2012 - Volume #36, Issue #4, Page #33[ Sample Stories From This Issue | List of All Stories In This Issue | Print this story | Read this issue]
How To Set Up Your Own On-Farm FM Station
After testing a variety of transmitters, antennas and cables, he came up with a combination that delivers quality transmission at a reasonable price. As a sideline business he now offers a 4 amp/12v DC, 1/20-watt transmitter, cable and antenna package for $445 to anyone interested in setting up their own “station” to listen to in the farm shop, tractors or anywhere else near home.
Setup is basic. Plug a cable into the headphone jack on your computer, iPod, CD player or whatever source you choose for audio. Hook up the transmitter and select one of the open frequencies between 88-108 on the FM dial. (Type in your zip code at http://radio-locator.com/cgi-bin/vacant to find unused frequencies on the FM dial.)
Rogers customers have included a missionary in Mexico who wanted to broadcast ministry related information. One was purchased for a community as a communications backup system because it can be run off a 12-volt battery if the power is out.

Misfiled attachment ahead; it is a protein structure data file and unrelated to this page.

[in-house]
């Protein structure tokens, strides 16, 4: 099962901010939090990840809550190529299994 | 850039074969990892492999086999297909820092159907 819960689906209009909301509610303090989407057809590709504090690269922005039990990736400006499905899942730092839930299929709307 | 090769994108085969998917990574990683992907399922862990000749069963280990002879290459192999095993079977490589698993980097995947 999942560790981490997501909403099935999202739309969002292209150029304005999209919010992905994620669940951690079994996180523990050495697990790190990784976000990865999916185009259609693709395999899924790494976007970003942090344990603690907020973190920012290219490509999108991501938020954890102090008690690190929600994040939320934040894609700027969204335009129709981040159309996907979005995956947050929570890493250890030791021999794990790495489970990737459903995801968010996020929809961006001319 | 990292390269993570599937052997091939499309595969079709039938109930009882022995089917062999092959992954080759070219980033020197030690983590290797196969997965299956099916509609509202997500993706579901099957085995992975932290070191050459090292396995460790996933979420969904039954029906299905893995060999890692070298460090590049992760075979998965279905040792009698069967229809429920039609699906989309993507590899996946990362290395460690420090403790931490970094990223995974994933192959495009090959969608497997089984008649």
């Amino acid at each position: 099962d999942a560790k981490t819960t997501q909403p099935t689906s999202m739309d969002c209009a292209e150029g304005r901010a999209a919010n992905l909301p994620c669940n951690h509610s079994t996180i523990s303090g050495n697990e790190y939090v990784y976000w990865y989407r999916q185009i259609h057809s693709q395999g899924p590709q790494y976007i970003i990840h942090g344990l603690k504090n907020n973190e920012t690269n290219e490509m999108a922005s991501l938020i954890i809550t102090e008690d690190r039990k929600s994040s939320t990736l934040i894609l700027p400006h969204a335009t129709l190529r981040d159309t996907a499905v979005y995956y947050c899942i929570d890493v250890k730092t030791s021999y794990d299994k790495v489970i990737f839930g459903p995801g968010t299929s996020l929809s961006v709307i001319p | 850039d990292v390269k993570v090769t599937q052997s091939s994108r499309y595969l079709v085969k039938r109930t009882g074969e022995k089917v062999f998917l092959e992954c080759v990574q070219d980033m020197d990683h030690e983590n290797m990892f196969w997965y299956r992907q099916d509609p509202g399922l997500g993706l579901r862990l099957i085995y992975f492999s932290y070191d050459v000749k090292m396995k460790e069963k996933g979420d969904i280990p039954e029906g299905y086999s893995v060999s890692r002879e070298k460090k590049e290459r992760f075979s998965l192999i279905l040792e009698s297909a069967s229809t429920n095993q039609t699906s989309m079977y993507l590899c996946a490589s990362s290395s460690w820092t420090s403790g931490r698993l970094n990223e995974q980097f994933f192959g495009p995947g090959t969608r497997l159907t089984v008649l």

Another customer purchased a system to broadcast his viewpoint about a local property tax referendum. He taped a short message with facts he didn’t think were being broadcast through mainstream media, then hired a clown with a sign to walk down main street. The message was to tune to his FM channel that broadcasted his message.
Rogers notes there’s some controversy regarding freedom of speech and the legality of using a frequency. He compares it to CBs, which were initially regulated, and eventually became self-regulated. He believes there won’t be problems if users have good manners and don’t interfere with local stations.
He adds that a microphone can be hooked to the system so a wife can pass a message to her husband out in the field.
Rogers notes that there are cheaper products, and equipment is readily available through eBay and other internet sites. He tested various equipment and believes that his HLLY transmitter paired with 50-OHM cable and a military-spec antenna is a good system for the price.
In his own testing, he’s gotten reception with no distortion for 14 miles with the antenna on high ground with optimal line of sight.
“I have acquired a 30-watt transmitter that is somewhat better. But to double your range you have to quadruple your wattage,” Rogers, says.
Currently he sets up his FM station for one internet station he likes to listen to all the time. But he’s certain there are ways to remotely change the channel or tap into a CD player – during commercials, for example.
“I just want to share the possibilities,” he says. “It up to the end user, how it might help them, their neighbors and their community.”
Contact: FARM SHOW Followup, Rodney Rogers, Castle Broadcasting Systems, P.O. Box 717, Smithton, Ill. 62285 (www.castlebroadcastingsystems.com).
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